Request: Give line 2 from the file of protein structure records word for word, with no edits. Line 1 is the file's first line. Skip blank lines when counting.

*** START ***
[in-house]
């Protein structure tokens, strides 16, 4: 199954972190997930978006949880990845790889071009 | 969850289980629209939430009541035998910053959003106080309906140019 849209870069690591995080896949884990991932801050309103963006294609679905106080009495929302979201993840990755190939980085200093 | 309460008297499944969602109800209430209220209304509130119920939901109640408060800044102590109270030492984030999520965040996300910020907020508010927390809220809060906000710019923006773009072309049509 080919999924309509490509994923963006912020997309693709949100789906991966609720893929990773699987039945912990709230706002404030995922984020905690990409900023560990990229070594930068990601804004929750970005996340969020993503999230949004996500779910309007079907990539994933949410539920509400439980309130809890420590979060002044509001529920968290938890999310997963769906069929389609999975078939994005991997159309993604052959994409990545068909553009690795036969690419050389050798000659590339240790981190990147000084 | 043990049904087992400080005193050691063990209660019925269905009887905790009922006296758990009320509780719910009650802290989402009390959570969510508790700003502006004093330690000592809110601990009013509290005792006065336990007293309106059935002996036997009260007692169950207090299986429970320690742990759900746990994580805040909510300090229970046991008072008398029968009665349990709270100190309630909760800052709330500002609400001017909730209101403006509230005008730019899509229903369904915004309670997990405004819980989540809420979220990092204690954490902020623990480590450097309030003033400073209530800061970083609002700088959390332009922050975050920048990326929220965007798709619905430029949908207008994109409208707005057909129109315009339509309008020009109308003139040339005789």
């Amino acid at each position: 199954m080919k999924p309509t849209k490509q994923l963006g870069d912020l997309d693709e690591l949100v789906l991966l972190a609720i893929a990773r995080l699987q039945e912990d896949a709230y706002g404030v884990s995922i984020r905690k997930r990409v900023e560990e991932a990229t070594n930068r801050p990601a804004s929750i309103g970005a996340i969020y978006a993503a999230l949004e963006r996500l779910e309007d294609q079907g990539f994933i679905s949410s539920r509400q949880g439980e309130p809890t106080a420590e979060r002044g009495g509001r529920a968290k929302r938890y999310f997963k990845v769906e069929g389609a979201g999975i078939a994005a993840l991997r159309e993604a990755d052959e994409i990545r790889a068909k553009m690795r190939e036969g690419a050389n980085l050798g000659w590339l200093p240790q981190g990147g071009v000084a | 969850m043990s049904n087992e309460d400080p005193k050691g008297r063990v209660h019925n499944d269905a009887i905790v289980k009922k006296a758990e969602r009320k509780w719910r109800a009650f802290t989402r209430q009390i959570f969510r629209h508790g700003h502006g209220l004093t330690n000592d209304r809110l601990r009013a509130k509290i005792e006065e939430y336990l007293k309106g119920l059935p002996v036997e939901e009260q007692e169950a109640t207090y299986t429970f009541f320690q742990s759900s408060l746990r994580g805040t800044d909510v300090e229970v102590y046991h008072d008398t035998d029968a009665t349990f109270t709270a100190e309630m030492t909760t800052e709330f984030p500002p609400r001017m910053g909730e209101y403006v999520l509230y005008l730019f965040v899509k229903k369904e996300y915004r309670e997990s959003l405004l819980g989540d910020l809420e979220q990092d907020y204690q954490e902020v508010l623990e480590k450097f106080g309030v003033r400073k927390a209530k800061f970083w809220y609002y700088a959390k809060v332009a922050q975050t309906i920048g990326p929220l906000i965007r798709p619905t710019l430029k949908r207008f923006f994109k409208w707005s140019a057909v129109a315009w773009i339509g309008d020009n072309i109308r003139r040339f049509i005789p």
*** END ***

């Protein structure tokens, strides 16, 4: 199954972190997930978006949880990845790889071009 | 969850289980629209939430009541035998910053959003106080309906140019 849209870069690591995080896949884990991932801050309103963006294609679905106080009495929302979201993840990755190939980085200093 | 309460008297499944969602109800209430209220209304509130119920939901109640408060800044102590109270030492984030999520965040996300910020907020508010927390809220809060906000710019923006773009072309049509 080919999924309509490509994923963006912020997309693709949100789906991966609720893929990773699987039945912990709230706002404030995922984020905690990409900023560990990229070594930068990601804004929750970005996340969020993503999230949004996500779910309007079907990539994933949410539920509400439980309130809890420590979060002044509001529920968290938890999310997963769906069929389609999975078939994005991997159309993604052959994409990545068909553009690795036969690419050389050798000659590339240790981190990147000084 | 043990049904087992400080005193050691063990209660019925269905009887905790009922006296758990009320509780719910009650802290989402009390959570969510508790700003502006004093330690000592809110601990009013509290005792006065336990007293309106059935002996036997009260007692169950207090299986429970320690742990759900746990994580805040909510300090229970046991008072008398029968009665349990709270100190309630909760800052709330500002609400001017909730209101403006509230005008730019899509229903369904915004309670997990405004819980989540809420979220990092204690954490902020623990480590450097309030003033400073209530800061970083609002700088959390332009922050975050920048990326929220965007798709619905430029949908207008994109409208707005057909129109315009339509309008020009109308003139040339005789």